GPSeq reveals the radial organization of chromatin in the cell nucleus


  • G. Girelli
  • J. Custodio
  • T. Kallas
  • F. Agostini
  • E. Wernersson
  • B. Spanjaard
  • A. Mota
  • S. Kolbeinsdottir
  • E. Gelali
  • N. Crosetto
  • M. Bienko


  • Nature Biotechnology


  • Nat Biotechnol 38 (10): 1184-1193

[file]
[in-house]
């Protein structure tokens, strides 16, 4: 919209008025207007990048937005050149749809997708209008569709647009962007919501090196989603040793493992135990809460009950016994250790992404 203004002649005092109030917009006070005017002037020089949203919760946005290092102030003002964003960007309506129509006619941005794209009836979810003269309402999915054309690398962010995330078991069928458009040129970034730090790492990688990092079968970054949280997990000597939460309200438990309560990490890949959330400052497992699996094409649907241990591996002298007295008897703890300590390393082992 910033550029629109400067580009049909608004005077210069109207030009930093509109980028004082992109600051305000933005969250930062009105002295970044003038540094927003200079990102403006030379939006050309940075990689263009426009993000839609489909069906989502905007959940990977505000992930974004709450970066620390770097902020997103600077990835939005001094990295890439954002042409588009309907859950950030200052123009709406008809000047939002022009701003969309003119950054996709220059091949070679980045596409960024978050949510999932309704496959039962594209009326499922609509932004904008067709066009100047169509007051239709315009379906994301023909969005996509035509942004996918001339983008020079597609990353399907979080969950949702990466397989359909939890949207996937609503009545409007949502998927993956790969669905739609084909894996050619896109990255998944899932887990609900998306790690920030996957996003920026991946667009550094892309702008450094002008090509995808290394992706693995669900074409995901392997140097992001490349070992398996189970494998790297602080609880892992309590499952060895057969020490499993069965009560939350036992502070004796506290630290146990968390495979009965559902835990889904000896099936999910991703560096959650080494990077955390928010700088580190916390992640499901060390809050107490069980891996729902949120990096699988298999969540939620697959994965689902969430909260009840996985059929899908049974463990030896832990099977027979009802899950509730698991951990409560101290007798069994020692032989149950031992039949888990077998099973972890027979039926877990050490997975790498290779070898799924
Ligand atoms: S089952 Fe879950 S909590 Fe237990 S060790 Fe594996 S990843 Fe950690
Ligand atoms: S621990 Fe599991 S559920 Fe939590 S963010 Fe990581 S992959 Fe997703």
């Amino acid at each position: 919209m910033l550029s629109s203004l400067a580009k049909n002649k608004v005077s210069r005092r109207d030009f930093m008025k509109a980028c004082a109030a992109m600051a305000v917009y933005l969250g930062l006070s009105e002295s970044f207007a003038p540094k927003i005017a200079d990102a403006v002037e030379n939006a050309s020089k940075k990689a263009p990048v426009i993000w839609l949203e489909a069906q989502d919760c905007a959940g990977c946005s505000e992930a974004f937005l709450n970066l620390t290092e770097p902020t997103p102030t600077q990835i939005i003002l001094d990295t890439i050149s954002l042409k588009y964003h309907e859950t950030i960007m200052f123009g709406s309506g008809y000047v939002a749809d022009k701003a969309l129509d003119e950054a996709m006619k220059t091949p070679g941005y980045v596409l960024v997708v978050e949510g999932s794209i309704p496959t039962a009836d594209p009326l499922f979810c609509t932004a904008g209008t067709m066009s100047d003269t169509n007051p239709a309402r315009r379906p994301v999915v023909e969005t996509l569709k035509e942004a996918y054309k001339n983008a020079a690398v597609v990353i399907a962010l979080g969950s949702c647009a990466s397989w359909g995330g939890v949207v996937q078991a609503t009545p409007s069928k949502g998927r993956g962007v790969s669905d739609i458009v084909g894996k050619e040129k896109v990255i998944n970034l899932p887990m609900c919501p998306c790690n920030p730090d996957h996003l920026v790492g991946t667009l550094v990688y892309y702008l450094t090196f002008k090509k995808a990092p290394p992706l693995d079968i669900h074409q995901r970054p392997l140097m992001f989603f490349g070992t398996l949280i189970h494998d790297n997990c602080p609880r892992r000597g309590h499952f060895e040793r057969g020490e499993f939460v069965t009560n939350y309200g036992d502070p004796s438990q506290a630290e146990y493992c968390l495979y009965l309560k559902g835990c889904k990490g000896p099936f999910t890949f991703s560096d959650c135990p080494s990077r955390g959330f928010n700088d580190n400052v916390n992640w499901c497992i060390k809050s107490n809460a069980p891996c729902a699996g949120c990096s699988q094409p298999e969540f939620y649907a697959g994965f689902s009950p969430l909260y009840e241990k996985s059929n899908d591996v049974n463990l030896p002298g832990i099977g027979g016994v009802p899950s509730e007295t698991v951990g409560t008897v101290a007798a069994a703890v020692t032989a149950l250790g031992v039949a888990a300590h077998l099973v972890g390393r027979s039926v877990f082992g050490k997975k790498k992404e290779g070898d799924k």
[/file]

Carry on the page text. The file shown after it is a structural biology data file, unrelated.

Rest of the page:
• With the exception of lamina-associated domains, the radial organization of chromatin in mammalian cells remains largely unexplored. Here we describe genomic loci positioning by sequencing (GPSeq), a genome-wide method for inferring distances to the nuclear lamina all along the nuclear radius. GPSeq relies on gradual restriction digestion of chromatin from the nuclear lamina toward the nucleus center, followed by sequencing of the generated cut sites. Using GPSeq, we mapped the radial organization of the human genome at 100-kb resolution, which revealed radial patterns of genomic and epigenomic features and gene expression, as well as A and B subcompartments. By combining radial information with chromosome contact frequencies measured by Hi-C, we substantially improved the accuracy of whole-genome structure modeling. Finally, we charted the radial topography of DNA double-strand breaks, germline variants and cancer mutations and found that they have distinctive radial arrangements in A and B subcompartments. We conclude that GPSeq can reveal fundamental aspects of genome architecture.